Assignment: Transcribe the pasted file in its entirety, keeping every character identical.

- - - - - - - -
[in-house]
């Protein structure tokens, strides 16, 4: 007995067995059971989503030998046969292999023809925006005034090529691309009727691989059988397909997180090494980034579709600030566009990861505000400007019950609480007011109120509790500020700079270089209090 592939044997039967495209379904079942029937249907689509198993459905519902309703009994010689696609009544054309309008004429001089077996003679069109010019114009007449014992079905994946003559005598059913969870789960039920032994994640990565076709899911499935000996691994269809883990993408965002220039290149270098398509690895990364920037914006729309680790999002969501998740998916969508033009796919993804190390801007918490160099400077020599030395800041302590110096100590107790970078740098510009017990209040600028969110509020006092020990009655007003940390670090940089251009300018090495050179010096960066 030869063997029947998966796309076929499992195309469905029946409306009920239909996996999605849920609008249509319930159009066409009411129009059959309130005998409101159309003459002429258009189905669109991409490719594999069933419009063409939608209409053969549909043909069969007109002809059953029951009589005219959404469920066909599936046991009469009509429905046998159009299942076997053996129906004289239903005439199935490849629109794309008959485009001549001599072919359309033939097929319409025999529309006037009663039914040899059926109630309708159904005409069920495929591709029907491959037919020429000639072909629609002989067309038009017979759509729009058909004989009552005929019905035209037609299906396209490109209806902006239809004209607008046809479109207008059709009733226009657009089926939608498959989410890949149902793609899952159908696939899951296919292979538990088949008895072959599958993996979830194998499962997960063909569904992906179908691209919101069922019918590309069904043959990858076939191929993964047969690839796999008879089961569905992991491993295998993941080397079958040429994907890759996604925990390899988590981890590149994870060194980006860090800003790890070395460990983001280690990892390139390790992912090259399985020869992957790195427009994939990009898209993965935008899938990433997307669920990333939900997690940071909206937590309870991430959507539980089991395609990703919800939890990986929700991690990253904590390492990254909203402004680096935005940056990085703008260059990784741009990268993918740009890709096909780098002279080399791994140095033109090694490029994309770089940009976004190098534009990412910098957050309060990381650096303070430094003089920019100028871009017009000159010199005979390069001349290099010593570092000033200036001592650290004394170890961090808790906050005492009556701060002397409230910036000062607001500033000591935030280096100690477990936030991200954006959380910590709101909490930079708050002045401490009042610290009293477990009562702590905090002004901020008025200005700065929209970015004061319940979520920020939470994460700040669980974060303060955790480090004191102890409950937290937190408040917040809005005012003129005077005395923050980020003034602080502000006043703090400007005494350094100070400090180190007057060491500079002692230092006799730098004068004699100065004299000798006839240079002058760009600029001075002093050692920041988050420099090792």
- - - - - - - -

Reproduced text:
[in-house]
């Protein structure tokens, strides 16, 4: 007995067995059971989503030998046969292999023809925006005034090529691309009727691989059988397909997180090494980034579709600030566009990861505000400007019950609480007011109120509790500020700079270089209090 592939044997039967495209379904079942029937249907689509198993459905519902309703009994010689696609009544054309309008004429001089077996003679069109010019114009007449014992079905994946003559005598059913969870789960039920032994994640990565076709899911499935000996691994269809883990993408965002220039290149270098398509690895990364920037914006729309680790999002969501998740998916969508033009796919993804190390801007918490160099400077020599030395800041302590110096100590107790970078740098510009017990209040600028969110509020006092020990009655007003940390670090940089251009300018090495050179010096960066 030869063997029947998966796309076929499992195309469905029946409306009920239909996996999605849920609008249509319930159009066409009411129009059959309130005998409101159309003459002429258009189905669109991409490719594999069933419009063409939608209409053969549909043909069969007109002809059953029951009589005219959404469920066909599936046991009469009509429905046998159009299942076997053996129906004289239903005439199935490849629109794309008959485009001549001599072919359309033939097929319409025999529309006037009663039914040899059926109630309708159904005409069920495929591709029907491959037919020429000639072909629609002989067309038009017979759509729009058909004989009552005929019905035209037609299906396209490109209806902006239809004209607008046809479109207008059709009733226009657009089926939608498959989410890949149902793609899952159908696939899951296919292979538990088949008895072959599958993996979830194998499962997960063909569904992906179908691209919101069922019918590309069904043959990858076939191929993964047969690839796999008879089961569905992991491993295998993941080397079958040429994907890759996604925990390899988590981890590149994870060194980006860090800003790890070395460990983001280690990892390139390790992912090259399985020869992957790195427009994939990009898209993965935008899938990433997307669920990333939900997690940071909206937590309870991430959507539980089991395609990703919800939890990986929700991690990253904590390492990254909203402004680096935005940056990085703008260059990784741009990268993918740009890709096909780098002279080399791994140095033109090694490029994309770089940009976004190098534009990412910098957050309060990381650096303070430094003089920019100028871009017009000159010199005979390069001349290099010593570092000033200036001592650290004394170890961090808790906050005492009556701060002397409230910036000062607001500033000591935030280096100690477990936030991200954006959380910590709101909490930079708050002045401490009042610290009293477990009562702590905090002004901020008025200005700065929209970015004061319940979520920020939470994460700040669980974060303060955790480090004191102890409950937290937190408040917040809005005012003129005077005395923050980020003034602080502000006043703090400007005494350094100070400090180190007057060491500079002692230092006799730098004068004699100065004299000798006839240079002058760009600029001075002093050692920041988050420099090792």